LAKE FOREST — Three Lake Forest High School seniors may have solved the riddle of finding a job when they finish college —starting their own business.
Maikal Yamauchi, Luke Bauder and William Curtiss launched High School Hired, a teen job website designed to help teenagers find jobs Jan. 26, operating out of a room at the school as part of their business accelerator class.
The three students began their effort as part of the business incubator program at the beginning of the 2014-15 school year, according to Sally Salzer, their incubator instructor who has helped guide them to the launch and continues to work with them.
During the incubator class, Yamauchi, Bauer and Curtiss worked with Salzer, a Lake Forest resident and volunteer teacher in the incubator, to develop a business plan. Salzer is also the managing partner of WorldBridge Partners, an executive search firm. At the end of the year, the students pitched their idea along with 11 other teams to potential investors.
The High School Hired group was the only one selected, according to Joe Pulio, a Lake Forest High School teacher who runs the incubator program. A group of investors decided to fund the enterprise with $20,000, according to Mark Allen of Lake Forest, part of the group. Allen said he was sold because of the niche the young entrepreneurs carved out for themselves.
“They had a good idea for a niche,” Allen said. “You can make it work with a niche business if you know how to exploit the market. Any local teen looking to get a job would go there. That’s what makes it a niche.”
“When we were working on this (last year), we were looking for a definite niche,” Salzer said referring to the guidance she offered the students.
Before Yamauchi, Bauder and Curtiss went before the potential investors in a “Shark Tank” atmosphere in May, they had already tested it, according to Yamauchi. She said they recruited eight businesses willing to let them try to do their hiring.
Yamauchi said 200 teens applied for jobs and 13 were placed. She said part of it was finding people to deliver flowers at the time of the school’s prom.
With what they believe is a formula for success, the High School Hired owners spent the last five months laying the ground work for the company securing insurance, hiring a web developer and working with the Lake Forest Lake Bluff Chamber of Commerce to develop contacts in the local business community, according to Yamauchi.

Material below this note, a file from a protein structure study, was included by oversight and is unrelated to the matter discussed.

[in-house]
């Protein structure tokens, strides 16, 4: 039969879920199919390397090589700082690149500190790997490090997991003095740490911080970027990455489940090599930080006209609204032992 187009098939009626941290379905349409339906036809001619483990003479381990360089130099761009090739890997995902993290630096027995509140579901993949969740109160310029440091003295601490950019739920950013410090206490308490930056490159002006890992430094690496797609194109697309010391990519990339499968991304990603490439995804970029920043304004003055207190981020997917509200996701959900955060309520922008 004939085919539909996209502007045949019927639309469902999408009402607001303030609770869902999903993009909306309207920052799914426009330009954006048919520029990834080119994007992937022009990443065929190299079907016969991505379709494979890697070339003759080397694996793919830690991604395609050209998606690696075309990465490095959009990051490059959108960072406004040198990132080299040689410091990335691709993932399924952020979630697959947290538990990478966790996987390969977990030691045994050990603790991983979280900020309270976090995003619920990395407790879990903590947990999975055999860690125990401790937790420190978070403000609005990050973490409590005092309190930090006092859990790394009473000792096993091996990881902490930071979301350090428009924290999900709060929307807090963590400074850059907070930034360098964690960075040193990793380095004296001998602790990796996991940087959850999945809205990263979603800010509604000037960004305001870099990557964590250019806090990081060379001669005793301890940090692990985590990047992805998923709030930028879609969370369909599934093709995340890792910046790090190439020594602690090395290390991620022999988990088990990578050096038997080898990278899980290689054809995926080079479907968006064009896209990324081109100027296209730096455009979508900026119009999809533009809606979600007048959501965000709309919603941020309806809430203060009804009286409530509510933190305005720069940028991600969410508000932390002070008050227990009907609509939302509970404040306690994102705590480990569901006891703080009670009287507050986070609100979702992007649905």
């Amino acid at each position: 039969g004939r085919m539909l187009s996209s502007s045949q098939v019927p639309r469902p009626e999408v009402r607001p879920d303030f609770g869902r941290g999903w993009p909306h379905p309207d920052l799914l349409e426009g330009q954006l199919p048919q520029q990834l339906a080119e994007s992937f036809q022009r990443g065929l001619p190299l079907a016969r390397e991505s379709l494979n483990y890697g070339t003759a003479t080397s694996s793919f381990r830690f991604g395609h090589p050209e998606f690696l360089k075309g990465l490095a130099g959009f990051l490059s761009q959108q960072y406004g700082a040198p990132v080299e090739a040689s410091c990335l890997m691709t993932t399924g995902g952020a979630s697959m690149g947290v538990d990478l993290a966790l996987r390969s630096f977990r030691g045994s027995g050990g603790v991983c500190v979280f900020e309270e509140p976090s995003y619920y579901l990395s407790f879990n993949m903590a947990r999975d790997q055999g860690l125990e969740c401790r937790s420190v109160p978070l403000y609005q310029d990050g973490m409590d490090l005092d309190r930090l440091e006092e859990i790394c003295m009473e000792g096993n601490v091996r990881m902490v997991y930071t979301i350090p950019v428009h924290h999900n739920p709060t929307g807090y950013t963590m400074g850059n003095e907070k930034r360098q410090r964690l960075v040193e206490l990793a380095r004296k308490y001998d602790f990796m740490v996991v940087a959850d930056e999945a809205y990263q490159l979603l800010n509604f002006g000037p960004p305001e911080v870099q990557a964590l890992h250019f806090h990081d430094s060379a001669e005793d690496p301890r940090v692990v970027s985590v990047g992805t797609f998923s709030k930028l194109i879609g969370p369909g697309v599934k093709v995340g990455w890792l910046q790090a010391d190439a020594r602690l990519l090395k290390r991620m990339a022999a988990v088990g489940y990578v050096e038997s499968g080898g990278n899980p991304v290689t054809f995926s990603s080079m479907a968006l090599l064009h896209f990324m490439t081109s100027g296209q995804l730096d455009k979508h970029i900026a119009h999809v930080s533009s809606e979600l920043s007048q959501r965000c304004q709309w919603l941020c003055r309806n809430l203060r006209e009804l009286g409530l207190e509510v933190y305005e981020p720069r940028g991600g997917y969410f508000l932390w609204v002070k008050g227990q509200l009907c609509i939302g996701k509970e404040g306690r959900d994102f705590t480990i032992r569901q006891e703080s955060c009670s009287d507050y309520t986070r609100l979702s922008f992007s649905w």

“We’re communicating with the business community to show them what we can do,” Yamauchi said. “The Chamber is a good place because they can put you in touch with other businesses.” She said there are also plans to talk to the chambers in Highland Park, Vernon Hills and Glenview.
High School Hired has already developed a marketing program with three levels of service, according to Curtiss. The price structure ranges from $75 to $125 paid by the employer for three months. He said the simplest plan puts applications in the hands of the hirer while the full treatment does all the screening handing a business people ready to work. The jobs vary.
“They’re typical high school jobs like frozen yogurt (shops) or pizza delivery,” Curtiss said. “There is a sales job at Forest Bootery.
Bauder, Curtiss and Yamauchi are already planning for the future of High School Hired. Curtiss will head to the College of Charleston in the fall while his partners are still weighing their options. They all said they will continue to keep things going while they are in college.
“With web technology we can keep doing this and stay in touch, Curtiss said. “We’ll be able to skype back and forth. We’re going to keep running the business.”
The young entrepreneurs may also need more money as they develop High School Hired. Allen said further investment is a distinct possibility.
“We’ll review things as they go along,” Allen said. “If we see this is something that makes sense we’ll keep taking a look.”
Yamauchi, Curtiss and Bauder said they know they have four years of college ahead of them but they see a future in High School Hired as well.
“It could give us a job out of college,” Bauder said.
“If all goes well,” Curtiss added.
“We’re going to make it work somehow,” Yamauchi said.